Swisscom Pitches ‘Swiss Cloud’ Privacy Credentials To Concerned Businesses
Swisscom’s ‘Swiss Cloud’ services could be attractive to companies concerned about the extent of government surveillance
Swiss government backed telecom Swisscom, is looking to pitch its “Swiss Cloud” cloud services to enterprises concerned for the security of their data in the wake of the NSA spying scandal.
The telco has been offering cloud services through its Dynamic Computing Services products since 2010, with a focus on Switzerland-based clients such as banks. On Sunday, however, the company said it is considering aiming its cloud services at foreign companies looking to take advantage of Switzerland’s strict privacy laws.
Swisscom head of IT services Andreas Koenig told Reuters that as privacy becomes more of a pressing issue, it could make sense for companies to store their data in countries such as Switzerland.
“Data protection and privacy is a long tradition in Switzerland, and that’s why it’s pretty difficult to get to something,” Koenig said.
While in the US, laws such as 2001′s Patriot Act and 2008′s Foreign Intelligence Surveillance Act (FISA) are designed to expedite government surveillance of data, Swisscom would have to receive a formal request from a prosecutor before allowing data access, according to Koenig.
“If legal requirements are there and we are asked by the judge to obtain or deliver certain information then we would obviously have to comply with it,” he said.
Swiss regulations require Swisscom to store all client data within the country, while the Swiss financial regulator FINMA also requires all data transfer between Swiss financial organisations to be carried out within Switzerland.
Swisscom already pitches the advantages of its “Swissness” to Switzerland-based companies concerned to protect their data’s privacy. “At Swisscom your data is stored in a private cloud in our own state-of-the-art data centers here in Switzerland,” the company says on its Dynamic Computing Services website. “We guarantee data protection and legal security in compliance with Swiss law. Access to personal and business-critical data is protected at all times, even from abroad.”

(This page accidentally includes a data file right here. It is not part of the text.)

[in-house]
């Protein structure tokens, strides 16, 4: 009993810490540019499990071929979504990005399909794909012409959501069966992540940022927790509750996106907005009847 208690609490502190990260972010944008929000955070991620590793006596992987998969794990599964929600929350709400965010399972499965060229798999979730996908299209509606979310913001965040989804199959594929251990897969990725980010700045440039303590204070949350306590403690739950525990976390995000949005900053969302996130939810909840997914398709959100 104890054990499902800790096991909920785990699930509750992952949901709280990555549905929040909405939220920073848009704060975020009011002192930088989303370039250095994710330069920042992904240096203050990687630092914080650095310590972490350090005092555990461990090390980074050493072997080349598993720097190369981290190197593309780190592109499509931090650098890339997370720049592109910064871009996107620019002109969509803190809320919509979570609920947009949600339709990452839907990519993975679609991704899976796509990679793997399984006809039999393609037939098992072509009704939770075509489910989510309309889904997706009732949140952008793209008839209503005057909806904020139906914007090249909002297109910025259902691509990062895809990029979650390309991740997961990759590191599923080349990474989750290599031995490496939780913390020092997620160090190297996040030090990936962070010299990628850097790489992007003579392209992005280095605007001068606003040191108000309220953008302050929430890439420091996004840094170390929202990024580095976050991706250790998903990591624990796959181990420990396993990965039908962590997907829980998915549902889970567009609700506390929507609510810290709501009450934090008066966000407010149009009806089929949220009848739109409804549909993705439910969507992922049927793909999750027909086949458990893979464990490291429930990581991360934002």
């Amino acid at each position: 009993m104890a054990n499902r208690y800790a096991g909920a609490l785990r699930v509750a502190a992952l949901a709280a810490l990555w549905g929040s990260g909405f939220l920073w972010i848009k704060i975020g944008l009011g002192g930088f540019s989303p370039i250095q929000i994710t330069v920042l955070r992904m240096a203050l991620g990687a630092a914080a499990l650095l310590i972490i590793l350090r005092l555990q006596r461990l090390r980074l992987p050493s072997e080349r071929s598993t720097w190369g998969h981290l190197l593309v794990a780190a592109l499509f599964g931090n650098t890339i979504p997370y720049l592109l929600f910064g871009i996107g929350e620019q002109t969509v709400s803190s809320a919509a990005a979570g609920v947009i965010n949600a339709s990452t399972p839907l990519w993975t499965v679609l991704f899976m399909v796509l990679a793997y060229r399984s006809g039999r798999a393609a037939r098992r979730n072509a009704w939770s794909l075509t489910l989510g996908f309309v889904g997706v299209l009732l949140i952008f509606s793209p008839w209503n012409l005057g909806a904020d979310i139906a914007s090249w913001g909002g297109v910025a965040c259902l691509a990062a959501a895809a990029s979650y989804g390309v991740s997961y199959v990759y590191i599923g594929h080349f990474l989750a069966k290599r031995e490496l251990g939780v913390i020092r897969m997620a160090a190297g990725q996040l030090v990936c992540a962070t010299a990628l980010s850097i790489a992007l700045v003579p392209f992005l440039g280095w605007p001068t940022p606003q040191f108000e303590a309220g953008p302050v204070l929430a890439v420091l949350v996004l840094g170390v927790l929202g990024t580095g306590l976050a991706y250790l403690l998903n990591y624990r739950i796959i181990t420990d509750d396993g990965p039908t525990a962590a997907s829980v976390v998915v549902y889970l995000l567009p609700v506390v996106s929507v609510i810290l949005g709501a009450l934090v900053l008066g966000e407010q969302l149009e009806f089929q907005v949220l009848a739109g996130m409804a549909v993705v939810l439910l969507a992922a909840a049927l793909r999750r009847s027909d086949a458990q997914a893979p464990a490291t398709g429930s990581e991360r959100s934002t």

A logical next step could be to target foreign companies looking for a privacy haven, Swisscom said, but added that it is difficult to guaranteed the security of data that crosses borders, for instance when users are located abroad.
In light of the NSA spying revelations, the Swiss government is looking to bolster its anti-espionage measures to protect the country’s financial centre, which is worth more than $2 trillion (£1.3tn).
Last week Google called for urgent reform after it emerged that the NSA could have harvested information going through the fibre optic channels connecting its data centres, a spying method also reportedly applied to Yahoo.
Classified documents disclosed by Edward Snowden and published in the Washington Post suggest that the data was collected outside the US, where the privacy guidelines are less restrictive, and then processed by an NSA programme codenamed ‘MUSCULAR’, operated in partnership with UK’s GCHQ.
Both companies say they have never offered this level of access to the spy agency and the director of the NSA, Keith Alexander, had previously denied the organisation was monitoring the servers of large US corporations.
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